HBO’s acclaimed finance drama is worth investing in now.

industry hbo

Amanda Searle/HBO

HBO’s finance drama Industry, which followed a group of fresh-faced recruits at the fictional investment bank Pierpoint & Co, was one of 2020’s best TV surprises. Packed with sex, drugs, and business jargon, the UK-based show, which debuted on HBO in November and wrapped up right at the end of last year, sucked you in with its soapy spin on the high-stakes workplace drama while also providing a barbed critique of its often toxic subject matter. Each episode was more exciting and visceral than the one before.

But now, like the characters blinking through a day of work after a ketamine-fueled night of debauchery, we’re left looking around at the wreckage and wondering what’s next. Will the company’s ever-buzzing open-plan office, where everyone’s trying to make a deal for “half a yard” and planning to grab a “bevy”

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One of the most surprising shows of the year had one final twist.


Amanda Searle/HBO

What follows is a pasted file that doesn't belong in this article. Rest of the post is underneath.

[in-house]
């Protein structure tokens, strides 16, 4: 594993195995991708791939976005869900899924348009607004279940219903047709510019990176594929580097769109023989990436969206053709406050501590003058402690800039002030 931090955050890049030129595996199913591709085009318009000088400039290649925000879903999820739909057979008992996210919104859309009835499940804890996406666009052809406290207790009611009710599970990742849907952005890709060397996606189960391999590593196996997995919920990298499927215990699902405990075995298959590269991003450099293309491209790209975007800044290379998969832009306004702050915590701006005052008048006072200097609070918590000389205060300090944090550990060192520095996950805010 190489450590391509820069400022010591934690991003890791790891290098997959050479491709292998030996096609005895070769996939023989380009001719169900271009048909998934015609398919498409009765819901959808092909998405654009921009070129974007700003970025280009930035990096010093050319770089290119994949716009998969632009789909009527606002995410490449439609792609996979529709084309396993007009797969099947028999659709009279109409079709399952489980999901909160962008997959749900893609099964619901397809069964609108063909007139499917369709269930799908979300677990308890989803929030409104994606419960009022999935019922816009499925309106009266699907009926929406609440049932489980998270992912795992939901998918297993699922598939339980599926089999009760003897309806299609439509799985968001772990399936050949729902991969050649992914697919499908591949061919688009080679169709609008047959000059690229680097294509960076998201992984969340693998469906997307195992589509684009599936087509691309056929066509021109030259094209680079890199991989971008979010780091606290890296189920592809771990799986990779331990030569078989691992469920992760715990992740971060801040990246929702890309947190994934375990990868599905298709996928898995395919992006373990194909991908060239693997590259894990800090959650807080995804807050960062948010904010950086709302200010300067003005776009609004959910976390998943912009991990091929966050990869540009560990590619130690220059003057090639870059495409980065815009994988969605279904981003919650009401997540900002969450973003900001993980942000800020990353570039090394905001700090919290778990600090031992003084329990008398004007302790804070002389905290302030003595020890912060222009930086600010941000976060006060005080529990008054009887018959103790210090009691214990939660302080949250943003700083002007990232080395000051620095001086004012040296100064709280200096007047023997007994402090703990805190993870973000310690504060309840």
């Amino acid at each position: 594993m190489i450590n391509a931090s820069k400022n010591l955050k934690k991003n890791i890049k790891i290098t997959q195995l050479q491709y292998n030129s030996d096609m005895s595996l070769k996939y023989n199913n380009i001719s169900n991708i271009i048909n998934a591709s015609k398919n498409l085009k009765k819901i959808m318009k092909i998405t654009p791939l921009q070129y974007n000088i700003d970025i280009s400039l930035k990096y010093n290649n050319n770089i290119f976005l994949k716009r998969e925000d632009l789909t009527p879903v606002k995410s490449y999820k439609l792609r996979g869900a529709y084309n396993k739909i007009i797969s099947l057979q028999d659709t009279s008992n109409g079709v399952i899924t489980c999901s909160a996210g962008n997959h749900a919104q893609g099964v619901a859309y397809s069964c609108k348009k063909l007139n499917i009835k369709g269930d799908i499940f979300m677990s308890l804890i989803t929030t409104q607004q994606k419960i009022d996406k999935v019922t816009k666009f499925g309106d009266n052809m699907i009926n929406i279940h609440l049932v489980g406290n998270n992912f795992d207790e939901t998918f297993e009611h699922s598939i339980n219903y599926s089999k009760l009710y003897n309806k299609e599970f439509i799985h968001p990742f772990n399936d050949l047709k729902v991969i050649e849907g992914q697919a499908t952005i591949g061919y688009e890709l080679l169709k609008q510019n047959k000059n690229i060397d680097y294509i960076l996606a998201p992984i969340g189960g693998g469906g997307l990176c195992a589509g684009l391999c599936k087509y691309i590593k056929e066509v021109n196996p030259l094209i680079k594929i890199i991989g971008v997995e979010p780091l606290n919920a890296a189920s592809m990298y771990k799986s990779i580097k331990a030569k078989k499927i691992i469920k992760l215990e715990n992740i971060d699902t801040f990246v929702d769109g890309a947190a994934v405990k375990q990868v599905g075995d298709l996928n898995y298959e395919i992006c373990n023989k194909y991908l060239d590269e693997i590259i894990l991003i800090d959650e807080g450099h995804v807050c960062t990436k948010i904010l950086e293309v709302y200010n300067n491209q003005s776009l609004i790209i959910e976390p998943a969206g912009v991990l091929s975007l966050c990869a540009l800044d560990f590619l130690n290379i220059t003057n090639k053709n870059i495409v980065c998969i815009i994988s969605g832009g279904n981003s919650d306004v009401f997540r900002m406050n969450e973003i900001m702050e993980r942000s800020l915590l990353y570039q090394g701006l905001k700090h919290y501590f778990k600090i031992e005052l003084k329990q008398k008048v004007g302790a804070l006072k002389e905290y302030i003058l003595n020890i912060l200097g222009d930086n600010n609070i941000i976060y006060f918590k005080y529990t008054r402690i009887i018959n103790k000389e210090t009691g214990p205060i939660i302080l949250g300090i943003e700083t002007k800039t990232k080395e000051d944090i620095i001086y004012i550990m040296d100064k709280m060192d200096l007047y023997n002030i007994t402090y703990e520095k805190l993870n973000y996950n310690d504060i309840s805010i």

When HBO’s sex-and-drugs-filled finance drama Industry debuted back in the beginning of November, the series immediately drew both acclaim and derision for its chilly remove. The synth-driven score, the jargon-heavy dialogue, and the transactional nature of show’s key relationships signaled a willingness to portray its subject—the ketamine-fueled professional lives of young investment bank recruits in a perpetually gray vision of London—with a dead-eyed lack of sentiment. But there in the season finale was Rob, the coked-up party boy salesman played by Harry Lawtey, delivering a surprisingly hopeful message to his superiors: “There’s still romance left in this business.” 

In Industry, that romance often takes the form of cruelty. Over an eight episode first season, which has been fully available on HBO Max for weeks but finished its run with two final episodes, “Pre-Crisis Activity”

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The “Smart Parking Market: Global Industry Trends, Share, Size, Growth, Opportunity and Forecast 2021-2026” report has been added to’s offering.

The global smart parking market to grow at a CAGR of around 14% during the forecast period (2021-2026).

A smart parking system (SPS) optimizes parking spaces through automated access control systems, parking guidance systems (PGS), parking reserving barriers and ticketing systems.